Nor are the health authorities going to be two pleased either as the re-use and handaling of thermometers and other non surgical equipment for medical examination / monitoring is one of the largest vectors in the spread of things like C-Diff / MRSA / VRSA / strep etc. Esspecialy when those being examined are immuno surpressed (not well or under the stress of work, jet lag etc)…

Further for a large number of the viral infections that you would want to stop people can be most infectious in the 24Hours before they develop noticable symptoms such as fever.

All that being said you need to weigh it against the risks, SARS had something like an 80% (initial) fatality rate. Some scientists and researchers are talking about a possible 90% rate if H5N1 becomes aerosal transmissable in humans.

Therefor install the remote sensors and by all means scan people in normal times and use the informatio to produce local predictive values. If people guenuinlay do have the first stages of a feaver offer them medical assistance/advice and note their details and if possible their travel details.

In times of risk by all means step things up most (but unfortunatly not all) people would be unlikley to object unless there have been to many false alerts previously.

Nick Lancaster June 26, 2008 9:27 AM

One of the problems is that fever as a sign of contagion is not reliable. Screening assumes that ‘passenger with fever is contagious, so we keep them off the plane/out of our country and we’re safe’ … but it ignores the fact that they’ve already been standing in line with other travelers, who may very well contract an airborne disease, without immediately exhibiting an abnormal temperature.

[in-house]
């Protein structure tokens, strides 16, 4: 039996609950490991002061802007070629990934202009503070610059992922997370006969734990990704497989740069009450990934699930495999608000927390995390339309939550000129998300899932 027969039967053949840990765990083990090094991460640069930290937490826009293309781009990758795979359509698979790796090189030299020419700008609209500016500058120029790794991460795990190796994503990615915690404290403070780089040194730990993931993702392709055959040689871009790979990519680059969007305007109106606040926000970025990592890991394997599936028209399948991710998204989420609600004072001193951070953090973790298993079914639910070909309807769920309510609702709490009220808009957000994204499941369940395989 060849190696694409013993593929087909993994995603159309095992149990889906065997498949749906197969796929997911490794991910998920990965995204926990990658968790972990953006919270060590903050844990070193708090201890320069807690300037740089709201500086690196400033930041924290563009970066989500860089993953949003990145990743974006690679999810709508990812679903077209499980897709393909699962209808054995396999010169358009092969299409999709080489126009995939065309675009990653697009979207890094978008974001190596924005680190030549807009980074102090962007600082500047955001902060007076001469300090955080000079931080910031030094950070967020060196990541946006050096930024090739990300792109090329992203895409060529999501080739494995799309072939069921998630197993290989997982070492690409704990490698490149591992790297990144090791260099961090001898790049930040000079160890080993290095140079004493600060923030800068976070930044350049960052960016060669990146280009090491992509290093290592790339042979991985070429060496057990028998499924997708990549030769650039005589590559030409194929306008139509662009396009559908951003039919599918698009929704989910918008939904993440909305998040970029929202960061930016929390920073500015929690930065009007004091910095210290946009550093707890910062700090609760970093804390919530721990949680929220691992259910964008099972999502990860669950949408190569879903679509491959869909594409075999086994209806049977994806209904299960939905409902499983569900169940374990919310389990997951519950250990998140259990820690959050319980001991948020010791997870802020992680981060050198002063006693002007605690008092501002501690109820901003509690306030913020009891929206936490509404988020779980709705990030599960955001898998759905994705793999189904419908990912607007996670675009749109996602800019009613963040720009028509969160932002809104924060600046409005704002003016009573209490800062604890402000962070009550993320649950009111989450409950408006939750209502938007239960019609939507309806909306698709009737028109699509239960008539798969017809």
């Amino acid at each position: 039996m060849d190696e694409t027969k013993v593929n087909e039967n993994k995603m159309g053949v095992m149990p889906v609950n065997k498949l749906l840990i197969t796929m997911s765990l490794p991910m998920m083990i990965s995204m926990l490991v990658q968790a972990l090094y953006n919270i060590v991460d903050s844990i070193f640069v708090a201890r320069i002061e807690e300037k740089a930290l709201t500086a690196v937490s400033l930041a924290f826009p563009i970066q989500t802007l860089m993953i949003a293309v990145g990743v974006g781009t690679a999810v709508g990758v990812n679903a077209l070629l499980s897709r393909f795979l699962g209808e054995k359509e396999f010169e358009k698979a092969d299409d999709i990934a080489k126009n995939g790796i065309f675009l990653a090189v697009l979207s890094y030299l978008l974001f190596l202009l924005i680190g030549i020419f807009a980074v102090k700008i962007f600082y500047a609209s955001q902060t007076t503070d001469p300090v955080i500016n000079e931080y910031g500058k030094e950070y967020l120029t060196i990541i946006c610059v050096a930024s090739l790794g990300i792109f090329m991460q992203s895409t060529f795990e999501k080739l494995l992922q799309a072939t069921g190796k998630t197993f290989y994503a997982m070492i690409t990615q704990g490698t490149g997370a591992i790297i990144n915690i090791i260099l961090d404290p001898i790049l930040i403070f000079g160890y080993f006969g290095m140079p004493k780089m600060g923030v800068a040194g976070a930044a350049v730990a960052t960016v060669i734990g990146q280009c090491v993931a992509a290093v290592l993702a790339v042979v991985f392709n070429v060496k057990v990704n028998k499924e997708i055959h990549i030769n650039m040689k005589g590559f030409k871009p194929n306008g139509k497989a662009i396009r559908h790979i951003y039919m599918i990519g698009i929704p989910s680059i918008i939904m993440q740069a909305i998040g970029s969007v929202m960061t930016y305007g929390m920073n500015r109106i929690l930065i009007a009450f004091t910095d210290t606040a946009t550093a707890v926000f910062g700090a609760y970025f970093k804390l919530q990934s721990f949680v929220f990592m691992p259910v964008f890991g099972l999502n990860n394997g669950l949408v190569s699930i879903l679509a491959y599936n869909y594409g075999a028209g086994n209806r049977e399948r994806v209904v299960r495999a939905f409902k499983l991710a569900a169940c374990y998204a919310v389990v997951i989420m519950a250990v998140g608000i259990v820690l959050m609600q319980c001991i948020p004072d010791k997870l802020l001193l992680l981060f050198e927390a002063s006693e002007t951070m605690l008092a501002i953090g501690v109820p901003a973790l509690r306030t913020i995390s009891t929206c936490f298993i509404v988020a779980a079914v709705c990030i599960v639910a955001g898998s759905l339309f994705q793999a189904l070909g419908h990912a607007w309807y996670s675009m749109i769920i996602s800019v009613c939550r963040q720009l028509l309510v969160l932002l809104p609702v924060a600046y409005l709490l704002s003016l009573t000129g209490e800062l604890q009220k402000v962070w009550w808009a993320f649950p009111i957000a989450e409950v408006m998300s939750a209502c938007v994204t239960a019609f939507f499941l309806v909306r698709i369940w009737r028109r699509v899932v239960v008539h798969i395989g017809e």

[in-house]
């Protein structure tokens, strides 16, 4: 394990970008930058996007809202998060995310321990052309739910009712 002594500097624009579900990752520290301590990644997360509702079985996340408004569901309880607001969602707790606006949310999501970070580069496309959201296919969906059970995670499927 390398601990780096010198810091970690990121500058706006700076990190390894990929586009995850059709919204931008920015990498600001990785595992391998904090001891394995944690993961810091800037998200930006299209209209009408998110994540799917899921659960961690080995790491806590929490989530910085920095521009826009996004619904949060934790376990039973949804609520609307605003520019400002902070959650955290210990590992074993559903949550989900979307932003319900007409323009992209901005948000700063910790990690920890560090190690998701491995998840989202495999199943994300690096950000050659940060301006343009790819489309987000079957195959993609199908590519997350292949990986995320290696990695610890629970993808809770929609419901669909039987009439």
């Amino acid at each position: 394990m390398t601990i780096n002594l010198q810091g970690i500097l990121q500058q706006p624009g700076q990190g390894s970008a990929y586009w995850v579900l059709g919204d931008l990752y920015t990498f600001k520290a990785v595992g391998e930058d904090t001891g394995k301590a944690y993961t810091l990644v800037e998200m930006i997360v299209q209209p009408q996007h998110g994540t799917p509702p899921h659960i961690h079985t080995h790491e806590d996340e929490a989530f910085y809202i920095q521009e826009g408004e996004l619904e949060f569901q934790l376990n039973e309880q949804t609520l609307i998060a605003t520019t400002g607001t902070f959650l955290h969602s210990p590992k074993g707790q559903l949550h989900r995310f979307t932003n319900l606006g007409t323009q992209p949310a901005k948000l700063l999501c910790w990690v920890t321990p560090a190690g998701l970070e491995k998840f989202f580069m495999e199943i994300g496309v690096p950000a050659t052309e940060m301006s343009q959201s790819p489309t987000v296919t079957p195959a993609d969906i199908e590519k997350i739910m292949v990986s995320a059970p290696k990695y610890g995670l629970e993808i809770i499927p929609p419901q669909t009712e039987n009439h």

We’re back to the basic lesson of ‘fail-safe’ — what happens if the screening misses someone who is carrying the disease, but not exhibiting a temperature?

Scott W June 26, 2008 9:50 AM

The first time I saw this was in 2003 in Hong Kong. The scare at the time was SARS.

The lousy thing was, you were warned several times before you hit the screening that you were going to be subjected to screening and possible quarantine. I had been traveling for about 30 hours and had had several beverages on the flight. I was nervous about being a long way from home and the possibility of being detained.